Trump gives big banks arbitration, gives consumers a big setback.

Dave Marash
Nov 29, 2017 · 3 min read

Full Podcast:

In his ballad of the Depression Era outlaw Pretty Boy Floyd, Woody Guthrie sings…“as through this world I’ve wandered/I’ve seen lots of funny men;/ Some will rob you with a six-gun,/And some with a fountain pen.”

Back in Woody’s day, maybe 80 years back from ours, both kinds of robbers would have eventually wound up in court. Not today.

Today, the gunslingers still wind up in the criminal justice system, being confronted by prosecutors, judges, juries and the threat of prison, while the fountain pen wielding thieves take you to arbitration.

I know. Nobody uses fountain pens any more, but as Jessica Silver-Greenberg reported in the NY Times, more and more corporate defendants are getting binding arbitration. “Over the last few years,” she wrote, “it has become increasingly difficult to apply for a credit card, use a cellphone, get cable or Internet service, or shop online without agreeing to private arbitration. The same applies to getting a job, renting a car or placing a relative in a nursing home.

Graphic by Amy Marash, public domain. please use with credit

In America, the world of private Arbitration is run, from case filing to case closing by the American Arbitration Association, and according to their own statement of principles, it runs things any old way it wants. All cases, and the AAA does administer almost all arbitration cases in this country, “shall be settled by arbitration administered by the American Arbitration Association in accordance with its Commercial [or other] Arbitration Rules, and judgment on the award rendered by the arbitrator(s) may be entered in any court having jurisdiction thereof.”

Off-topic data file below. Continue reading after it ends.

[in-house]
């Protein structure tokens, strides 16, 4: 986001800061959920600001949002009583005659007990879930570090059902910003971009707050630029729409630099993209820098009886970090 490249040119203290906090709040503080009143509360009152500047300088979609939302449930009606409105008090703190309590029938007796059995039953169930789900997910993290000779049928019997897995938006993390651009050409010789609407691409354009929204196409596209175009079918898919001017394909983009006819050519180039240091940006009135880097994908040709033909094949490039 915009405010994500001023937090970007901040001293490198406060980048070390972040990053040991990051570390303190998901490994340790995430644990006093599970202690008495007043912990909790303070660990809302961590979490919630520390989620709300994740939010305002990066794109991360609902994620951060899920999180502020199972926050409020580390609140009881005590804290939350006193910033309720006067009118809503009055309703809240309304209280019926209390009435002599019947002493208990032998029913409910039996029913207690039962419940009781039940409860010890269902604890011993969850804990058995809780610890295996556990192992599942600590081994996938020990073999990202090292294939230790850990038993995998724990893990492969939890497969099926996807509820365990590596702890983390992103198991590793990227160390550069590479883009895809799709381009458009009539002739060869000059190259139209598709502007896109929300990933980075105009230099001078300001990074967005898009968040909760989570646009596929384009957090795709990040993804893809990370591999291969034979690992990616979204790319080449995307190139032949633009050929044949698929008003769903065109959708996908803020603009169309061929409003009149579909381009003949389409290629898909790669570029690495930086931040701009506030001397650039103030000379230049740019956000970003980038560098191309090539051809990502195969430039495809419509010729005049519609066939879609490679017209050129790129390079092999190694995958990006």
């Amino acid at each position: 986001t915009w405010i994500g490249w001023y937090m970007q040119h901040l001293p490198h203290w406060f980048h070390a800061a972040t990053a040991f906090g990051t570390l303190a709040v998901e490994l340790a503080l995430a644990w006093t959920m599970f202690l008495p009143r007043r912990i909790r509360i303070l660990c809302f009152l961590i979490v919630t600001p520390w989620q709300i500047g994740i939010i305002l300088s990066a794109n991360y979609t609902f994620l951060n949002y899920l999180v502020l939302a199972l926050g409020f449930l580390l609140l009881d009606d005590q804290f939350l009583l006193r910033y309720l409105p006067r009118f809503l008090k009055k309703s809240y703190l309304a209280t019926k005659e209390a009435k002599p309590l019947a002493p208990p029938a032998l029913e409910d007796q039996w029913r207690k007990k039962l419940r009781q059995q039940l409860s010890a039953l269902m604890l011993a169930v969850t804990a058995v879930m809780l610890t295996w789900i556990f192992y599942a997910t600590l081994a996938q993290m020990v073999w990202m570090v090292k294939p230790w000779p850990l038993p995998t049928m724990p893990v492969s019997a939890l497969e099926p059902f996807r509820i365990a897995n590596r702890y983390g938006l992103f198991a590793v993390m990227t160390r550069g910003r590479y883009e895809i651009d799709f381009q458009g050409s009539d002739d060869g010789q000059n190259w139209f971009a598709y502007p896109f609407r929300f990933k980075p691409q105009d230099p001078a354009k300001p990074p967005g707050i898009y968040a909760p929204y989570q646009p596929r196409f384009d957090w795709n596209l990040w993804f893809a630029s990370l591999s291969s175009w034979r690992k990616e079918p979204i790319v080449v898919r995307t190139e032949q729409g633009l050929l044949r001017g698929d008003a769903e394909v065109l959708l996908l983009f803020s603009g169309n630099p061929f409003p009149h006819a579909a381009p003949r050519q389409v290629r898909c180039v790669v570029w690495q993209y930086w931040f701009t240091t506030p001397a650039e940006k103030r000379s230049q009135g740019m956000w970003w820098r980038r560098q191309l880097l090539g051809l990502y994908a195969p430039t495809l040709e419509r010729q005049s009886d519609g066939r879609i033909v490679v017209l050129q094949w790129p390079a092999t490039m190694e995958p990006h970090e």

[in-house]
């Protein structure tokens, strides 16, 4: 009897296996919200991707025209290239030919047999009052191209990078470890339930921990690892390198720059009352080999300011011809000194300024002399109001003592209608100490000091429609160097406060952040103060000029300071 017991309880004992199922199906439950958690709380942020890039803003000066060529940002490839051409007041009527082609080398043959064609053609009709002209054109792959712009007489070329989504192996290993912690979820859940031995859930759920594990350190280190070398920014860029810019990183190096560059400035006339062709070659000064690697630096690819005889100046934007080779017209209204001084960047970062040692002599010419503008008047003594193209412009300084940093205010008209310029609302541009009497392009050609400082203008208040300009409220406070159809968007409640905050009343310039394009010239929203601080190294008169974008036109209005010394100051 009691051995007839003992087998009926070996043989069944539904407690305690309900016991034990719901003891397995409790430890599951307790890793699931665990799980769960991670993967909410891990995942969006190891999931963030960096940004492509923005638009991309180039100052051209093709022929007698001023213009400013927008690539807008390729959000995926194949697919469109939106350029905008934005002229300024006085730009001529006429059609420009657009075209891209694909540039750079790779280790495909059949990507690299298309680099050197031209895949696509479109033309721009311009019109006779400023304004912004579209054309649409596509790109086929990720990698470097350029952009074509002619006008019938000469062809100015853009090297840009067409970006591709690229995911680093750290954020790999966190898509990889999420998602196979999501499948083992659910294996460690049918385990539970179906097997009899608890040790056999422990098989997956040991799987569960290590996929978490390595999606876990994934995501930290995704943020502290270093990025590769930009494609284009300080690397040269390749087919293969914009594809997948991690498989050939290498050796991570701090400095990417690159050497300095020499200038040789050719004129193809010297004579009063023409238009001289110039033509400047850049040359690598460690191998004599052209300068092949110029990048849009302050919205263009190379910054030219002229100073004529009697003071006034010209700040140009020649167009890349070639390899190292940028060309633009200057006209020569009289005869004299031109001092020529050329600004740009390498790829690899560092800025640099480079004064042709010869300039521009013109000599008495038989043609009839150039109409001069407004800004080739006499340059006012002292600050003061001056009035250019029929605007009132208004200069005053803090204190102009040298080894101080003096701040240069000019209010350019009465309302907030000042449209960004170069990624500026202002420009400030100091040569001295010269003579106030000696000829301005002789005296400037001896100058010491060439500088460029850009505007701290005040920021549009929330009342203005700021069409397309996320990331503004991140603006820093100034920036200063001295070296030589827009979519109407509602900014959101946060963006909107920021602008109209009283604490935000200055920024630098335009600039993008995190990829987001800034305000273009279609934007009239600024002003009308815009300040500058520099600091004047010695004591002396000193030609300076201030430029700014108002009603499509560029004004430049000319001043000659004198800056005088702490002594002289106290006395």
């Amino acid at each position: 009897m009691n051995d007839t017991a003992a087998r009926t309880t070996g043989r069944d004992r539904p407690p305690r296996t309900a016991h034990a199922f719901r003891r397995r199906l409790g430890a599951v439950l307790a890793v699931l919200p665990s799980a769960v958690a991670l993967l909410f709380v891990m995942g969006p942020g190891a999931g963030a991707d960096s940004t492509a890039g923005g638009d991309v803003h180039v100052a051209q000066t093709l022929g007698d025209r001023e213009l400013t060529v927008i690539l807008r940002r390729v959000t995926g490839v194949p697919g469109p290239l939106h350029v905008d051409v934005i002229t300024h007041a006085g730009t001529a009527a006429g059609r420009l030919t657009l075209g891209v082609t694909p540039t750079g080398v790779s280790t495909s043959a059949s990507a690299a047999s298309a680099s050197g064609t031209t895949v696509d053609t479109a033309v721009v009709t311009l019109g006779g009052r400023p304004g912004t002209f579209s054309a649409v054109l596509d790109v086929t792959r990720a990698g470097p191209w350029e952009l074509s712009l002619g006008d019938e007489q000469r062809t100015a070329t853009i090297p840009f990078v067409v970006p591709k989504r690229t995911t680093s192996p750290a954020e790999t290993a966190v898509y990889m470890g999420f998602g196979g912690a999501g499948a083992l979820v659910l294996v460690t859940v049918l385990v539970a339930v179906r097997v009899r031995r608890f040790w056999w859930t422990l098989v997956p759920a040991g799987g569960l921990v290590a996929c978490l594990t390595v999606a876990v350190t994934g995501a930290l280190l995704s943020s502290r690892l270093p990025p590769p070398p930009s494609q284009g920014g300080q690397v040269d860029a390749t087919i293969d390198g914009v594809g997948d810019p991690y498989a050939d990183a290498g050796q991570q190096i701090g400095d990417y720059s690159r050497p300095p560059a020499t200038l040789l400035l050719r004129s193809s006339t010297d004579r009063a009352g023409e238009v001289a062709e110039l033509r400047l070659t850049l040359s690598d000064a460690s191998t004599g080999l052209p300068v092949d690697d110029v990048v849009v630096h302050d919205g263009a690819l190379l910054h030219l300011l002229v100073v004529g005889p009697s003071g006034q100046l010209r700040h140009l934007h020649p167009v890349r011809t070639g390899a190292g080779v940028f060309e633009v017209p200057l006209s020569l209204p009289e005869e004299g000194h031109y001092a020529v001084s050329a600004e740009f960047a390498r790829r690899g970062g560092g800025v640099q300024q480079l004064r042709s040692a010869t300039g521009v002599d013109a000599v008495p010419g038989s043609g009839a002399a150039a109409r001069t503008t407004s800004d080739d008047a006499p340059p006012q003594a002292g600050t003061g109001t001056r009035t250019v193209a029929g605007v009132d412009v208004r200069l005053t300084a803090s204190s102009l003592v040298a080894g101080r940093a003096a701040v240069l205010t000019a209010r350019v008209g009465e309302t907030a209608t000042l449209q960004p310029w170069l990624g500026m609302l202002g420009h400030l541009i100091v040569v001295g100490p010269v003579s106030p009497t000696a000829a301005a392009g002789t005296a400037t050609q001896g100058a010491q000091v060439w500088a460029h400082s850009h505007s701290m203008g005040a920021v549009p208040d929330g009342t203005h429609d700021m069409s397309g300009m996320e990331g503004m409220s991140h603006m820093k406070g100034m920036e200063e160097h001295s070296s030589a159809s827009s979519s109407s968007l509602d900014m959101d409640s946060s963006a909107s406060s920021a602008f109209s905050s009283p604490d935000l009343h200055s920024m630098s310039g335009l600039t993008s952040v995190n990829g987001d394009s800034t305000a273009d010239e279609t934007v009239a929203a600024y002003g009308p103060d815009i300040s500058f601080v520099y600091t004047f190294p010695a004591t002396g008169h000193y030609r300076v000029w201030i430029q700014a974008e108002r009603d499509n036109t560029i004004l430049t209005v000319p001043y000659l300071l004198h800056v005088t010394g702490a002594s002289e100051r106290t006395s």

There’s a lot of legal language in that little less-than-a-paragraph. The AAA issues “judgment[s]” that can be “entered in any court.” But based on what? Not “law.” Law is the one key legal term missing from the AAA proclamation. Which is because, as the AAA puts it, its cases are settled “by the American Arbitration Association in accordance with its Commercial [or other] Arbitration Rules.”

In the un-court of arbitration, there’s no law, just arbitration rules.

Your beef with a commercial or financial establishment is going to be decided by “Commercial Arbitration Rules.” Or not. Maybe they’ll be decided by “other Arbitration Rules.” Either way, I’ll bet you wish you could make your case for corporate abuse in a regular court of law.

In a recent poll, 95% said they would prefer a court to arbitration. Oh, and 89% said they want the right to join in class-action lawsuits to take on big corporations like, say, Wells Fargo Bank or Equifax.

Well the 95% and the 89% have been done in by the Trump Administration and Republicans in Congress. They just combined to roll back a rule about to be enforced by the Consumer Financial Protection Board, a rule that would have sharply reduced compulsory arbitration and boosted the right to class-action litigation.

What does this mean: here’s the translation from Massachusetts Democratic Senator Elizabeth Warren: the restoration of compulsory arbitration will “make it easier for financial institutions to cheat people.”

Oh people, 95% for courts not arbitration people, 89% for class-action lawsuits people, 70% against Dreamer deportation, and 70% against outright repeal of Obamacare people, I hope you’re keeping score.

Full Podcast: